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Jack Pedowitz Enterprises, Inc. v. Township of Branchburg Planning Board

May 2, 2008


On appeal from Superior Court of New Jersey, Law Division, Somerset County, Docket No. L-1217-06.

Per curiam.


Argued April 14, 2008

Before Judges Parrillo, S.L. Reisner and Gilroy.

In this action in lieu of prerogative writs, appellant Township of Branchburg Planning Board (Board) appeals from an order of the Law Division granting respondent Jack Pedowitz Enterprises, Inc., d/b/a Pedowitz Machinery Movers (Pedowitz) minor site plan approval, reversing the Board's earlier denial as arbitrary and capricious. We affirm.

The property in question is an 8.691-acre site located in Branchburg's I-2 industrial zone near Route 202. There is another industrial user occupying the parcel to the south, and the site is adjacent to a residential zone, with single-family residencies to the northeast and a townhouse development to the east.

The owner of the property, Branchburg Trade Center SK Associates, LLC (owner), obtained site plan approval for the building thereon in 1997. As a condition to that approval, the owner erected a twelve foot high noise barrier or wood fence located to the north and east along the rear paved parking area that abuts to the residential zone and remains today. The original contemplated development of the building was in phases. The first phase, comprised of 13,650 square feet of office and 38,670 square feet of warehouse space, is built and occupied.

An additional phase of the project, 27,750 square feet of warehouse space, was approved but has not yet been built.

Pedowitz is the current tenant, operating a transfer warehouse, machinery moving and rigging company at the property since July 2004. Pedowitz moves large pieces of machinery and equipment. The rigging operation involves breaking down manufacturing and other industrial operations, trucking the components to other locations and then reassembling it (or delivering the components as directed by the client), often using Pedowitz's own equipment to do the disassembling and reassembling.

More than occasionally, Pedowitz brings back its equipment and trucks to the property and stores them on-site. The equipment, machinery or components either remain on the truck or may be off-loaded and then re-loaded onto other vehicles. Due to transportation restrictions and ordinances governing bridges in New York City, Pedowitz may not move its oversized equipment and tractor trailers during normal business hours and must, instead, traverse at very early hours, as early as 4:30 a.m.

Originally, on March 8, 2005, Pedowitz applied for a zoning permit with the Township of Branchburg zoning officer to install an above-ground fuel tank on an existing concrete pad at the property for use in connection with its operation. On April 8, 2005, the township zoning officer denied the application, directing Pedowitz instead to pursue a minor site plan application before the Board which, by virtue of Branchburg Land Development Ordinance (LDO) § 4-3(c)(5), is responsible for approving all outdoor storage areas.*fn1

Consequently, on June 1, 2005, Pedowitz filed with the Board an application for minor site plan approval to install the above-ground fuel tank and for "truck-to-truck transferred materials that may be considered outdoor storage[,] if required." The application was deemed administratively complete on July 27, 2005 and no variances were identified.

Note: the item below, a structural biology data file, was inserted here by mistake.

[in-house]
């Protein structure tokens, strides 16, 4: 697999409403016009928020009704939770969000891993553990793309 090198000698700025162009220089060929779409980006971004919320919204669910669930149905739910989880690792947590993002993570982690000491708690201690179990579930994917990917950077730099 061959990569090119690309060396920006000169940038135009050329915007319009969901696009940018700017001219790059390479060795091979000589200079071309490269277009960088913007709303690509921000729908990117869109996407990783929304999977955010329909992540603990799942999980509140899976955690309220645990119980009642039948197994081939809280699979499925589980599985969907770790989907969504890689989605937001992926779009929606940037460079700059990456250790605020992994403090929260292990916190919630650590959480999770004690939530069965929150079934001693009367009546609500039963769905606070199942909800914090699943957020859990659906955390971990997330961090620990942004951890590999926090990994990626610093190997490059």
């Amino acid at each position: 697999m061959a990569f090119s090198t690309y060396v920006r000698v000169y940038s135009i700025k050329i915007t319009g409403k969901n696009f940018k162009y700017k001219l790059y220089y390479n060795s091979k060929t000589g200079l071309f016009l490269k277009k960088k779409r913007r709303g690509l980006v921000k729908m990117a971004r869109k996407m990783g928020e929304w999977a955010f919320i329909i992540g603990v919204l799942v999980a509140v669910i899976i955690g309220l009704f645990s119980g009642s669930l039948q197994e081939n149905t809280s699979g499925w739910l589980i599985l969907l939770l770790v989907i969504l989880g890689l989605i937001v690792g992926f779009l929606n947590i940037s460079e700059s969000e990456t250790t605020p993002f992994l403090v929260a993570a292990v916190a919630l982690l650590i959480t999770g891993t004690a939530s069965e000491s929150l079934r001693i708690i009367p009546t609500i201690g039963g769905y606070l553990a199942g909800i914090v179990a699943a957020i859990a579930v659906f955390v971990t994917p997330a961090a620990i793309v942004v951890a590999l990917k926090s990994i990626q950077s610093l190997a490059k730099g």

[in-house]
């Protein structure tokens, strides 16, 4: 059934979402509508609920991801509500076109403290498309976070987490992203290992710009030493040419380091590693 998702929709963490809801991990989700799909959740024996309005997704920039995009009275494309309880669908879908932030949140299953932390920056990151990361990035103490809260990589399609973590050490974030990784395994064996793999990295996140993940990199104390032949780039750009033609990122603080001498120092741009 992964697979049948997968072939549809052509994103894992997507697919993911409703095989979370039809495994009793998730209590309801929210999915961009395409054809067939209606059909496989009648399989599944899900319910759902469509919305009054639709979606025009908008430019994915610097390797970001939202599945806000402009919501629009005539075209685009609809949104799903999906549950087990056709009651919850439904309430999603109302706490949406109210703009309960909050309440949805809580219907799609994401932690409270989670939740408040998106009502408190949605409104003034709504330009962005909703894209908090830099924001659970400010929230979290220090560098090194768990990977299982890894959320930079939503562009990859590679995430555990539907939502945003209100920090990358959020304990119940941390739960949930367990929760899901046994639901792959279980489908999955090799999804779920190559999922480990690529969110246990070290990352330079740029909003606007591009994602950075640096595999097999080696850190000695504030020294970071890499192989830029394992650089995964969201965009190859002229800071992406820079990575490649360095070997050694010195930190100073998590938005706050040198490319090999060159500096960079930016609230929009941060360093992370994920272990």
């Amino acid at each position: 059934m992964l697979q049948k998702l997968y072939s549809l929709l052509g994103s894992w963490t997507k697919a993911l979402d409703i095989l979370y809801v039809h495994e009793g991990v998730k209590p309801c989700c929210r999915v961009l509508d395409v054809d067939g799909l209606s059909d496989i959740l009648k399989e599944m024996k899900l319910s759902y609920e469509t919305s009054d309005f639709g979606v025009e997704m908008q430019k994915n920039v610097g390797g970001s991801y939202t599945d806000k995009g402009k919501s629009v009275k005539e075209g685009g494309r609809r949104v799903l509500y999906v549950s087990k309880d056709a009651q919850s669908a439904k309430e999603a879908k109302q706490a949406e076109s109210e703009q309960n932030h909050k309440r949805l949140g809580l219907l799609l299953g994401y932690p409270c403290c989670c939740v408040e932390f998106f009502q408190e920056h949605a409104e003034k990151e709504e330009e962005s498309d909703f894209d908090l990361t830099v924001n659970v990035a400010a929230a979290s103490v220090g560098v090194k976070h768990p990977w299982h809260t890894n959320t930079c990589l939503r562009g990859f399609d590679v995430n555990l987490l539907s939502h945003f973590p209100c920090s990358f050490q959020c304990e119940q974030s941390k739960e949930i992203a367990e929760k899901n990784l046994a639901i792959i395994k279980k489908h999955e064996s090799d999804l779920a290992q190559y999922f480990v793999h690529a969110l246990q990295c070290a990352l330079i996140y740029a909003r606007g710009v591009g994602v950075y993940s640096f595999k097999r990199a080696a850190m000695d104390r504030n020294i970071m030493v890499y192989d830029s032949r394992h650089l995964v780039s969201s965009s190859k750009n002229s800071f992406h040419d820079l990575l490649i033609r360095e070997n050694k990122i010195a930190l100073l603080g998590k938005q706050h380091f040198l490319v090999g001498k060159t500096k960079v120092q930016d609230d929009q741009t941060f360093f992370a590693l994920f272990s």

During the five public hearings that ensued, it was established that Pedowitz's use was permitted in the I-2 industrial zone and that the proposed fuel tank conformed to ordinance requirements. The bulk of the testimony, however, was comprised of concerns aired by residential neighbors over noise. In fact, prior to the hearings, Branchburg's Health Officer recommended that Pedowitz "perform a noise investigation . . . to determine the impact of operations upon the residents[,]" and consequently the Board requested Pedowitz to provide acoustic studies from an independent noise expert.

The Board retained its own sound consultant, Ostegard Acoustical Associates (OAA) who, in a November 7, 2005 report, determined that Pedowitz's operation had exceeded nighttime sound limitations of 50 dBA*fn2 in violation of State (N.J.A.C. 7:29) and local (Code Section 7B-5) noise regulations. Although the OAA report recommended that noise mitigation measures be undertaken, it offered no suggestions.

In the absence of concrete recommendations, Pedowitz retained its own noise consultant, Potenta Environmental Consultants, LLC (Potenta). Following through on suggestions made in Potenta's December 29, 2005 report, Pedowitz implemented several mitigating measures, including: (1) moving the truck loading into the warehouse; (2) loading trucks during the prior evening, rather than the early morning; (3) installing mufflers on two trucks; (4) in the morning, shutting off forklift beepers during reverse movement; and (5) rescheduling garbage pickup after 7 a.m. According to Pedowitz, these mitigating efforts had eliminated most of the sound-generating activities between 5:00 a.m. and 7:00 a.m. except for the trucks starting up and leaving the site, and drivers had been instructed to limit idling and restrict their speed "so [the trucks] crawl out of the site as quietly as possible." Potenta also suggested ...

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